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I communicated with the Maryland leasing agent during Fall of 2018 by email as I was living in CA at the time. He offered a beautiful Penthouse apt. with all kinds of upgrades, a fireplace, balcony, floor-to-ceiling windows - sent dazzling photos and the perfect layout (floorplan) entitled "Your New Home." After arrival, I was escorted into the office to sign the lease documents and then was shown a DIFFERENT APT. The movers were on their way and my new job had started, and I was stuck, wondering if my memory was off. A couple months after when things settled down (nightmare move), I found the original floorplan/emails and they acknowledged it was the wrong one. I asked to move to a non-penthouse apt. that fit my furniture - this apt. has such a narrow living room that my recliner is in my dining room. there is no fireplace, balcony, upgrades, and small windows - it's dark and depressing, and I'm paying $1,000 more/month than a regular apt. No apology or offer, but I was told I can move to another apt. in the building when my 12-month lease is up!

I filed a Landlord-Tenant Complaint with Montgomery County. Although they're supposed to be tenant friendly, they have been useless, dragging their feet, saying nothing can be done that the landlord won't agree to. I gave notice in mid-October and am moving out the 7th of December (lease isn't up until 31st of Dec.) and I'm told I have to pay until then -- $3,200/month. The AC has never worked right; my refrigerator has needed repairs 3 times this year, causing expensive meats and vegetables to spoil; and the water is shutoff periodically for all-day repairs. Is there NO legal recourse? How can they get away with treating tenants like this?

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  • Since the apartment was not the one you agreed to, the rent should not have been the amount that you agreed to either. You may be able to get some help from a private tenants' rights organization. If not, you can retain a lawyer who specializes in landlord and tenant law. – phoog Nov 25 '19 at 5:26
  • Thanks - all I wanted is to be let out of my lease early - on the 7th of Dec. rather than the 31st, since I'm moving. You'd think they'd work with me on that after everything. After filing the landlord-tenant complaint, they finally offered a couple of months ago to let me move to another apartment and go with a 6 month lease, let me out of this lease - so I don't see why they can't accommodate? Hiring a lawyer may end up costing more - plus the hassle right now when I'm moving, right? – Carol T. Nov 25 '19 at 13:24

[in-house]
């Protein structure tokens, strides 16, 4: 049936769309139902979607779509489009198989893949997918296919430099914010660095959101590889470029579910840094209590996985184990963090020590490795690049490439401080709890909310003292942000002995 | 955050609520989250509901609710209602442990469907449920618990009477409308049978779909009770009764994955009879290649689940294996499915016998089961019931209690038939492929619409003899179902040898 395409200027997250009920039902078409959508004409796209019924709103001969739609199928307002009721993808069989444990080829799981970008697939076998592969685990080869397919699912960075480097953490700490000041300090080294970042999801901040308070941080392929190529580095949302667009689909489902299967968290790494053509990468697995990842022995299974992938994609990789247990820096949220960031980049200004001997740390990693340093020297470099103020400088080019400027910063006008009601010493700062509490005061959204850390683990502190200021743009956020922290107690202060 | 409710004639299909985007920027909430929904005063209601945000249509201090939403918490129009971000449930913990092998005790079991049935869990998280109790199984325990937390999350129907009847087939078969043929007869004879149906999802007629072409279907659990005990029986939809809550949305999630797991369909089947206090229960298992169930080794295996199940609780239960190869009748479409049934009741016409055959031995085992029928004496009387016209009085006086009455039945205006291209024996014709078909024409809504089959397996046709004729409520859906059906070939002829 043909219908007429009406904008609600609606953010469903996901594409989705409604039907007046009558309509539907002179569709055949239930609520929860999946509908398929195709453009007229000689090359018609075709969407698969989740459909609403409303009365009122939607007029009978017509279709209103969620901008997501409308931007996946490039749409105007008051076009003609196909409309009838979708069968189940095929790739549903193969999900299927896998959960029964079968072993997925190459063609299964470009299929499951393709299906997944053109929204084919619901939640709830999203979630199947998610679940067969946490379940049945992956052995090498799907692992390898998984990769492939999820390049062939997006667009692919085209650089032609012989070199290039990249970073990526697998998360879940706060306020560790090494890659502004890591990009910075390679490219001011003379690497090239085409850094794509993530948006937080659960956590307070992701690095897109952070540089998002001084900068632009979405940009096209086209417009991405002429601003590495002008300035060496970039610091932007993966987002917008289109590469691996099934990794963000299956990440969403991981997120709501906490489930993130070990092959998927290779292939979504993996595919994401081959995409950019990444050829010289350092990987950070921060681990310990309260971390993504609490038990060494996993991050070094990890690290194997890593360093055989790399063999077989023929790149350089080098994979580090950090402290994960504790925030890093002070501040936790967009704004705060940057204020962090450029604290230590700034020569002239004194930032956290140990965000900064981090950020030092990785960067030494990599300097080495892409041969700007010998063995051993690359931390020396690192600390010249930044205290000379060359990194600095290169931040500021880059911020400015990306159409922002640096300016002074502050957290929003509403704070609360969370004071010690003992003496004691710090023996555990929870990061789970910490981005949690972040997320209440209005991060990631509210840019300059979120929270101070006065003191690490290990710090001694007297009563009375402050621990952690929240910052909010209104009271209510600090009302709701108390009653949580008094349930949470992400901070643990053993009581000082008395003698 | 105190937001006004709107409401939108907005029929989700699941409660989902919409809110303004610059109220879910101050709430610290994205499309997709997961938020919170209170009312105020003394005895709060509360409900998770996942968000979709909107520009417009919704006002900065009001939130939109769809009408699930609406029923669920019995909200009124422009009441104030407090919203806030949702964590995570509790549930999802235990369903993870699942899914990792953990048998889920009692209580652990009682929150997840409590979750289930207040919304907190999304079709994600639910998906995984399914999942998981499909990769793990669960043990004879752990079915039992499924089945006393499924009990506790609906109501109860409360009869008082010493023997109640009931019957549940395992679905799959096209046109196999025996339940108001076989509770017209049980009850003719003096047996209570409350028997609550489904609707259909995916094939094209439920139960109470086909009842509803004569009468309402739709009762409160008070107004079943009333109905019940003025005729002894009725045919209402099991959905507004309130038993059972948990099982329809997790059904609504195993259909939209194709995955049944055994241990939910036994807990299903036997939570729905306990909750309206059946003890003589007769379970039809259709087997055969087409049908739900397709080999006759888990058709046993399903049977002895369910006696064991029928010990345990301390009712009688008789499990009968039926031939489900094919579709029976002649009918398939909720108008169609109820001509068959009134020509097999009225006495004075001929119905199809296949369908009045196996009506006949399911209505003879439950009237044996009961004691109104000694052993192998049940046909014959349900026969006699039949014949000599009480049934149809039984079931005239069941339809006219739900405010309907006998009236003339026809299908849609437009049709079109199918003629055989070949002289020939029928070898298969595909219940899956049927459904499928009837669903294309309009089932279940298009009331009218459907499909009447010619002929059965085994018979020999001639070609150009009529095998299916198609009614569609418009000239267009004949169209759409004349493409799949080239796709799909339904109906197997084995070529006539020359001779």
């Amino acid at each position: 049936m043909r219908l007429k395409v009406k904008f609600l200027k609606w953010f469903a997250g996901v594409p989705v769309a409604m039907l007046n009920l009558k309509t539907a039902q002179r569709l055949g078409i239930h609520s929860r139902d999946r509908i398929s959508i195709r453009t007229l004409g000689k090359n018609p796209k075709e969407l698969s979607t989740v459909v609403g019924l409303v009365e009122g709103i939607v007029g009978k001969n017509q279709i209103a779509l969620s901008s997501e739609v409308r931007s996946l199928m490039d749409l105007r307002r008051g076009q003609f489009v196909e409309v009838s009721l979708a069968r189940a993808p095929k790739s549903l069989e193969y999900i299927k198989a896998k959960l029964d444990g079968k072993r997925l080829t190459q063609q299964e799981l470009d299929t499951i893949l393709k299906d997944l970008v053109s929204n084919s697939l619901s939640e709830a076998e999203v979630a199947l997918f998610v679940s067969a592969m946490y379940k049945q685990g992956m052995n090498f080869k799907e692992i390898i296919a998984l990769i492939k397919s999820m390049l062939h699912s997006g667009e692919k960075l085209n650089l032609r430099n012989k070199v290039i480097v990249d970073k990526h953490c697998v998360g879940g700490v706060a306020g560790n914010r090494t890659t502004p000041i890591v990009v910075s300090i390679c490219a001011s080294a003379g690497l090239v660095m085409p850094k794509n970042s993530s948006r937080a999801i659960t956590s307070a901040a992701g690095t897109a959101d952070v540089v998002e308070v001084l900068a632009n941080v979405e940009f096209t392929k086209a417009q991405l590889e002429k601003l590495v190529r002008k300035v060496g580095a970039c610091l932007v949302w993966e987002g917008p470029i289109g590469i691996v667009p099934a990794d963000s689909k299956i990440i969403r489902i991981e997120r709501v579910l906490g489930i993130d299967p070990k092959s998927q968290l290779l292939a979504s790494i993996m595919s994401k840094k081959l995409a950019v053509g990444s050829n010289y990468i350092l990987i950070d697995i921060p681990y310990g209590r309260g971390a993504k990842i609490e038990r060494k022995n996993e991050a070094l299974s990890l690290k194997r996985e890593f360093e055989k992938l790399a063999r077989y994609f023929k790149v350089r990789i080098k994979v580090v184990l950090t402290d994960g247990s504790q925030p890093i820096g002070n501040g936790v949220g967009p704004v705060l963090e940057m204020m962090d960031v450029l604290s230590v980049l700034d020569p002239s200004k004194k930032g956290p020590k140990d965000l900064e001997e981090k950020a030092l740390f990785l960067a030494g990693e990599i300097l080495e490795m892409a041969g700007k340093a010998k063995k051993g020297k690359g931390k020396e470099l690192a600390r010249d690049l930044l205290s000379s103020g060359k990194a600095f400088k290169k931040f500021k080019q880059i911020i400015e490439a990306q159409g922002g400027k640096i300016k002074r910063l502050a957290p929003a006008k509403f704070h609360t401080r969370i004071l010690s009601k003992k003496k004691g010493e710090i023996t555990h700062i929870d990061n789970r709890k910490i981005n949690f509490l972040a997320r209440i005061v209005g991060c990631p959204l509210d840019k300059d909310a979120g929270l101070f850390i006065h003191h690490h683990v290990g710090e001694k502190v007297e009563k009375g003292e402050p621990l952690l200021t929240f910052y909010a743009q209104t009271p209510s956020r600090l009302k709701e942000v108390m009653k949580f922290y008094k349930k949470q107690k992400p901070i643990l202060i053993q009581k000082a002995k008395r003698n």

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What constitutes FRAUD by a landlord before leasing?

Elcon Const. v. Eastern Washington Univ., 273 P.3d 965, 970 (2012) lists the prima facie elements of fraud. Identifying how each one of items (1)-(9) listed in section Fraudulent Inducement matches the situation you describe is straight-forward. That being said, signing a contract usually supersedes previous representations or arrangements between the parties. Hence the importance of not signing a lease without being in agreement and fully aware of the terms thereof.

As phoog rightly pointed out, the misrepresentations made to you by the landlord warrant an adjustment of the rent. The landlord is wrong in requiring you to complete the 12-month lease at a unit that materially departs from the representations made to you.

You should assess whether section §8–211(e)(1) of Maryland Article on Real Property covers the defects you endure. If it does, be sure to comply with the requirements in item (g).

they have been useless, dragging their feet, saying nothing can be done that the landlord won't agree to.

The county agency might not have paid attention to the fact that the landlord not only agreed to a set of conditions, but it also admitted the discrepancy between the original floorplan/emails and what was delivered to you. Of course, it is unclear from your post what you asked the county agency that prompted it to make its generic and obvious statement to you.

Is there NO legal recourse?

Yes. Depending on the terms of the lease you signed, you might have a viable claim of breach of contract. Likewise, the gravity of the defects of your unit might trigger the protections from the aforementioned statute.

Item (i) of that statute provides that "the tenant may bring an action of rent escrow to pay rent into court because of [...], or the tenant may refuse to pay rent and raise the existence of the asserted defects or conditions as an affirmative defense [...] to any complaint proceeding brought by the landlord [...]"

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  • Thank you for your response. In my initial Landlord-Tenant Complaint filed many months ago, I did ask to be compensated for the difference between what I've been paying in rent and what I rightfully should have been paying, had they allowed me to change apartments (as other SMC-fun properties offer if a tenant is unhappy for ANY reason, whether their fault - as it clearly is in this case - or not) - and to be let out of my lease in 30 days. The past 2 months, I am only asking to be let out of my lease early so I can move. – Carol T. Nov 27 '19 at 13:29

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